The convenience is really amazing.

Yes, it is.

In the last ten years, Lahore has finally had the immense migration which was long a hallmark of Karachi. Neighborhoods have changed – the new migrants bringing their own languages, their own habitations, their new economies. The Ring Road, the motorway, the heavy-cargo industry, all participate in this Lahore. I heard more Pashto in DHA than Punjabi. Yet social fabric of Lahore was tied intimately to the cartography of Lahore. To be from Lahore, was to answer with the name of a neighborhood. Samnabad. Garhi Shaho. Mazang Chungi. Each neighborhood an encoding of a particular genealogy, accent, attitude, charisma. As you moved slowly, were forced to, across Lahore you saw and heard all of this. The only sight you see from the Ring Road is cement. The only sound is the whoosh of the silent car.

7 thoughts on “Slow Burn Lahore IV: See Through Cement

  1. Danka - Pakistan's Cultural Guide
  2. midweek reading « human landscapes
  3. Sepoy, I was reminder of this post when I read these lines in Naiyer Masud’s “Bada Kooda Ghar” a few days ago:

    “Ye shahraah sheher ki sab se lambee aur seedhi sadak thee jo shumaal se nikal kar taveel faasla tai kartee huee junoob ke navaahi veeraanon mein gum ho jaatee thee. Shahi zamaanay mein, jab zameen ke past aur buland qat’on par basay hue gunjaan muhallon ko neechay utartee aur chahdtee huee tang aur paych-daar galiyaan aapas mein milaatee theen, sheher ke beechon-beech mein itnee lambee, itnee seedhee aur itnee humvaar sadak ka tasavvur nahin kiya jaa sakta tha. Shahraah Shahi ke khaatmay ke baad banaayee gayee thee aur is ke liye jaga nikaalne ki gharz se baday paimanay par tod phod huee thee. Is ke raastay mein aanay waalay saaray baday chotay muhollay, jin ki ta’daad bahut thee, khod diye gaye thay. Is ki sitah ko humvaar rakhnay kay liye un tamaam imaaraton ko jo bulandee par banee huee theen, nashayb kay makaanon par giraa diya gaya tha, aur shahraah in sab ke oopar say aasaani ke saath guzartee chalee gayeethee.”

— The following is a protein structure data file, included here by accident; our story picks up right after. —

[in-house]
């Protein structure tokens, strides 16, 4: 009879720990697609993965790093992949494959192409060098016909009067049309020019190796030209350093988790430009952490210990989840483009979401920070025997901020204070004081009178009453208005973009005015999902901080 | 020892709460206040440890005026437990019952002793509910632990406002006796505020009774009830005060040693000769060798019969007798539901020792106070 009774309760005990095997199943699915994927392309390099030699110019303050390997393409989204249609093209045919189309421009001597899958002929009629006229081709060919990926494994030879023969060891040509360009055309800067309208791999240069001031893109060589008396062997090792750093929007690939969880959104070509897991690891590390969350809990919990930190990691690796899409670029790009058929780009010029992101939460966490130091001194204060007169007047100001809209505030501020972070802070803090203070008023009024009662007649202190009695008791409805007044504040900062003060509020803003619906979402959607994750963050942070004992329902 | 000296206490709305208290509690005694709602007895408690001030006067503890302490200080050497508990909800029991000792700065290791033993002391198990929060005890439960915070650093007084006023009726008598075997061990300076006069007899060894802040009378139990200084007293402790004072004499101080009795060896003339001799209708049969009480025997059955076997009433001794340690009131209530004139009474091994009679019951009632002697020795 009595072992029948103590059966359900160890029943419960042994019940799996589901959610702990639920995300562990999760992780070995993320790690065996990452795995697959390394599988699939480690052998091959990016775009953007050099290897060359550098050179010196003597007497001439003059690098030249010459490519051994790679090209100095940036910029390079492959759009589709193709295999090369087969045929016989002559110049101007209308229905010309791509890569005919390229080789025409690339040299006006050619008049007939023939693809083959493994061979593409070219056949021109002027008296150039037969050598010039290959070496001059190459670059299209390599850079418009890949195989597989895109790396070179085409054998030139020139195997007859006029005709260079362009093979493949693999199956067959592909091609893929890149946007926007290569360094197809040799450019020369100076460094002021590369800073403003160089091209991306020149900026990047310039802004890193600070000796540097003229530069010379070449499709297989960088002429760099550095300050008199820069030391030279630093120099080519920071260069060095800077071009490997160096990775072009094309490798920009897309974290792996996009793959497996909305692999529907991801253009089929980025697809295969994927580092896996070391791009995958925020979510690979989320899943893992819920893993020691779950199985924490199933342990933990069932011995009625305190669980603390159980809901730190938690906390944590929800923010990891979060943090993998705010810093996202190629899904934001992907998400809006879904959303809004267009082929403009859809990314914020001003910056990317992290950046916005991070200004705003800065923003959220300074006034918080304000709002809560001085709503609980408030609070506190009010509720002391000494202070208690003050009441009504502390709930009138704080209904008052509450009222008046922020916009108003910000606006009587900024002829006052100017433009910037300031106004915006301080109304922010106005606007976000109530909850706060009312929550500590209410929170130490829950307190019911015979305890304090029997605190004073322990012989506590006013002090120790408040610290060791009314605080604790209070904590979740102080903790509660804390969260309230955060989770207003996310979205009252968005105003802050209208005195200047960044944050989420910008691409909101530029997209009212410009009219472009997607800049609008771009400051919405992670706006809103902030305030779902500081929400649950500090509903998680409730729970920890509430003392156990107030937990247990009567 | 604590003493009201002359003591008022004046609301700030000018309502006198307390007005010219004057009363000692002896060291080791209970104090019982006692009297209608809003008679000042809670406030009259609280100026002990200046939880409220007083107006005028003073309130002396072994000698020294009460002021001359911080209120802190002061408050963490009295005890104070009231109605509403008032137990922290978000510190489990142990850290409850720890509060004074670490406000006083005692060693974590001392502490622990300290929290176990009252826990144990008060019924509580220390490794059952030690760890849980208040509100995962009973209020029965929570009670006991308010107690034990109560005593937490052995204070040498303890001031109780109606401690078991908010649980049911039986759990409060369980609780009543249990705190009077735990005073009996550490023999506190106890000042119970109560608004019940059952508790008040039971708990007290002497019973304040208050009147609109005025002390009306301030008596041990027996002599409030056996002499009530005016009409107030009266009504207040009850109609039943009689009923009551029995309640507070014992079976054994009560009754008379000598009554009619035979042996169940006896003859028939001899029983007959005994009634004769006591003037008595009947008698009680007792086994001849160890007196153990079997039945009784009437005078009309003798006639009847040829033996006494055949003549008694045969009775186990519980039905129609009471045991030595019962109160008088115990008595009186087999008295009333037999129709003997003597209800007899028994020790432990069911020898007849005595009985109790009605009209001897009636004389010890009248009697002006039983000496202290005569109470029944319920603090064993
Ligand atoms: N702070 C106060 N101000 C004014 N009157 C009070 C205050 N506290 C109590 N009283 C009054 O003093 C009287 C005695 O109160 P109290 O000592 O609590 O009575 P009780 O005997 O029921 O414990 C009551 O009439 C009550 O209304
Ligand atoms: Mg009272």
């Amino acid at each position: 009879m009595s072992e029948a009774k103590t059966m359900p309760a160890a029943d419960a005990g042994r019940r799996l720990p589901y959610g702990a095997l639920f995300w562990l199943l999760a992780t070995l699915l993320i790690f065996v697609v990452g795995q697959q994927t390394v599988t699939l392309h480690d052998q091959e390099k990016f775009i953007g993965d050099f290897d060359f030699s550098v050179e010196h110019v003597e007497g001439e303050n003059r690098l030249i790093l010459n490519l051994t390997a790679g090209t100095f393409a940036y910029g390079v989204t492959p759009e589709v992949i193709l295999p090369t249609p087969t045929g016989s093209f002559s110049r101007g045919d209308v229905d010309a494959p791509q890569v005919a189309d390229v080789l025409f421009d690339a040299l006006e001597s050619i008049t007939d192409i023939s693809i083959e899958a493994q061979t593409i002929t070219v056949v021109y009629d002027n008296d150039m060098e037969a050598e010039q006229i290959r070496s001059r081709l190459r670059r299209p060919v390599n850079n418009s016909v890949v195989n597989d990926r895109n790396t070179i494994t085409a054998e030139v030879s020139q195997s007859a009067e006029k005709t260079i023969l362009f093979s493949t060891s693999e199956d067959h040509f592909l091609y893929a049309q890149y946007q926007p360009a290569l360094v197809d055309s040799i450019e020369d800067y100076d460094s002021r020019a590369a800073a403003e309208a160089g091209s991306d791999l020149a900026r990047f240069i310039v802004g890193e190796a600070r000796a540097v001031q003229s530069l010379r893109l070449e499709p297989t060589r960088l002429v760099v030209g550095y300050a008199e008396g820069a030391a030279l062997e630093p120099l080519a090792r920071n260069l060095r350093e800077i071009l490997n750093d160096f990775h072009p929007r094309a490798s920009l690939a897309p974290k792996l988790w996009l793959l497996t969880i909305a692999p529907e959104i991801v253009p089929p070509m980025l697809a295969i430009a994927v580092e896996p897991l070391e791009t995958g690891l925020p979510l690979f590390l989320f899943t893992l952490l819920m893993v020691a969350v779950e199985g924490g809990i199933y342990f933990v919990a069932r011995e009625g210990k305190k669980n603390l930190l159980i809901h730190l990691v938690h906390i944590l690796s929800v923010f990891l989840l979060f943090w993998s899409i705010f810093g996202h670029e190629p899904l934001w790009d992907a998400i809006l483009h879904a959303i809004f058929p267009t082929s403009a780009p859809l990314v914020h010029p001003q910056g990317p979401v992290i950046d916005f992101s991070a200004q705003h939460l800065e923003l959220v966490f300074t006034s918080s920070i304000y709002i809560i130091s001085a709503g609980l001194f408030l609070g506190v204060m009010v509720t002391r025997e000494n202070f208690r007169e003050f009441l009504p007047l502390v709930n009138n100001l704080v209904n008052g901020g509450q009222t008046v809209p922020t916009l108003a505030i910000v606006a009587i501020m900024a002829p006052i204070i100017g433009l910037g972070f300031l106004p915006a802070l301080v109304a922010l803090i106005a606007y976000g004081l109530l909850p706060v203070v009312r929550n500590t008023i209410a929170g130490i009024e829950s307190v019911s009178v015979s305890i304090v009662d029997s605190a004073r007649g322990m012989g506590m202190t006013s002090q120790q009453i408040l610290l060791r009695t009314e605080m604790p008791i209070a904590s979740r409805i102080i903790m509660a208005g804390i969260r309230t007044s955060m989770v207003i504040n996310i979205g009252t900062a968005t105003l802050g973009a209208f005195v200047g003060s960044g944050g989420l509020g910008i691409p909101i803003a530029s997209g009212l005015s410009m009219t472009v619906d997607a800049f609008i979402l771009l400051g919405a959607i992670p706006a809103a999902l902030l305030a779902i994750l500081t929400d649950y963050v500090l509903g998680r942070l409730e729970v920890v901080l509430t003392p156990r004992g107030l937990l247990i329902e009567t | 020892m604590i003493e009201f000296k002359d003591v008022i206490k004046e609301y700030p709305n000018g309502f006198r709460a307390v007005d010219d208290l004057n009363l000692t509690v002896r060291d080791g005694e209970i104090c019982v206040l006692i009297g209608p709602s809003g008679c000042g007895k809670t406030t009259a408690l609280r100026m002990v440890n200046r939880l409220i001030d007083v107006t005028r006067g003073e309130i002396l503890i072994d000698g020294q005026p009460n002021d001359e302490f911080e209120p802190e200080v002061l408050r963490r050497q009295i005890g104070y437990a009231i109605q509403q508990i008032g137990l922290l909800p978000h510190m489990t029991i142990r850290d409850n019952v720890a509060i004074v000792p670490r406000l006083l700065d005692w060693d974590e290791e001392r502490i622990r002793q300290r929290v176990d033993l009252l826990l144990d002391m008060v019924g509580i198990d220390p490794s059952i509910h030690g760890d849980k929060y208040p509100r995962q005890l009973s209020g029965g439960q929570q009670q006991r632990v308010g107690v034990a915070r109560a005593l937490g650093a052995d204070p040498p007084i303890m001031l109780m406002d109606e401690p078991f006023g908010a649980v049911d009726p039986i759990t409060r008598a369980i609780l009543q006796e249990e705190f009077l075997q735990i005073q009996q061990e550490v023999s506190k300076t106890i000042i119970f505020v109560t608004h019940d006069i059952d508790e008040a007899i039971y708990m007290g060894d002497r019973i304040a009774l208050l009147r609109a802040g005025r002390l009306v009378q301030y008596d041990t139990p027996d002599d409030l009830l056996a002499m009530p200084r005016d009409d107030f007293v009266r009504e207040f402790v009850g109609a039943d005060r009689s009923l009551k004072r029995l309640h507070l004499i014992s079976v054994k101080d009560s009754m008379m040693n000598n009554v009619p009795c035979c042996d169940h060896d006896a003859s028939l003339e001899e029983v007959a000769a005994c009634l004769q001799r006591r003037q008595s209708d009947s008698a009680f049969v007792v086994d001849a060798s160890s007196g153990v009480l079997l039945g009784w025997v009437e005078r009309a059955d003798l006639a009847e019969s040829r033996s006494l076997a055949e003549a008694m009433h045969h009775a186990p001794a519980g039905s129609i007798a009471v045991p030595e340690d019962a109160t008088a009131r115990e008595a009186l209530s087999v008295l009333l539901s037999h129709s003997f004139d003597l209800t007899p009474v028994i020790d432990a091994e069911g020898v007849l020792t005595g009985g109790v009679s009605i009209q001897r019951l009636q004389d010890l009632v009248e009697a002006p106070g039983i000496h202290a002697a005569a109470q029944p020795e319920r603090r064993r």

4. So true and these horrors of Lahore are visible in all cities of the sub continent; be it Ahmedabad, Jaipur, Agra, Kochin, or Guwahati . The blind buying of developmental model (in particular of the urban planning ) from the WB-IMF by the rootless and de-cultured powerful middle class is the apparent cause of this situation. Hollow as this greedy class is, it is enamored by concertized infrastructure and sanitized-sterile life. This dream is sold to the masses by the political class in elections. Corporates, artists and academicians etc. does the same saying -either you join us and enjoy the share or continue the cursed life of ‘those’ people. And morally frailty is our alternate nature. BTW, I am not suggesting that people rooted in culture are not having problematic ‘visions’.

  5. Huge price for the so called “progress”.

  6. A very moving piece, at once about Lahore and about so many other cities too, as the sub-continent’s infatuation with American-style urban development/planning proceeds unchecked. Once upon a time, Sanjay Gandhi’s “slum clearance” in New Delhi was “merely” horrifying — today it seems ahead of its time, horrifying mostly in what it says about our times (and the shoe’s on the other foot: the city where, despite similar desires on the part of the upwardly mobile, this sort of thing has been relatively less achievable, may be called “Slumbai”, for people for whom the New New Delhi is the model). The other way in which Sanjay Gandhi now seems prescient was in his intuition that far too many of us prefer barbarity in a sleek, convenient form, rather than the slower pleasures of civilized urbanity…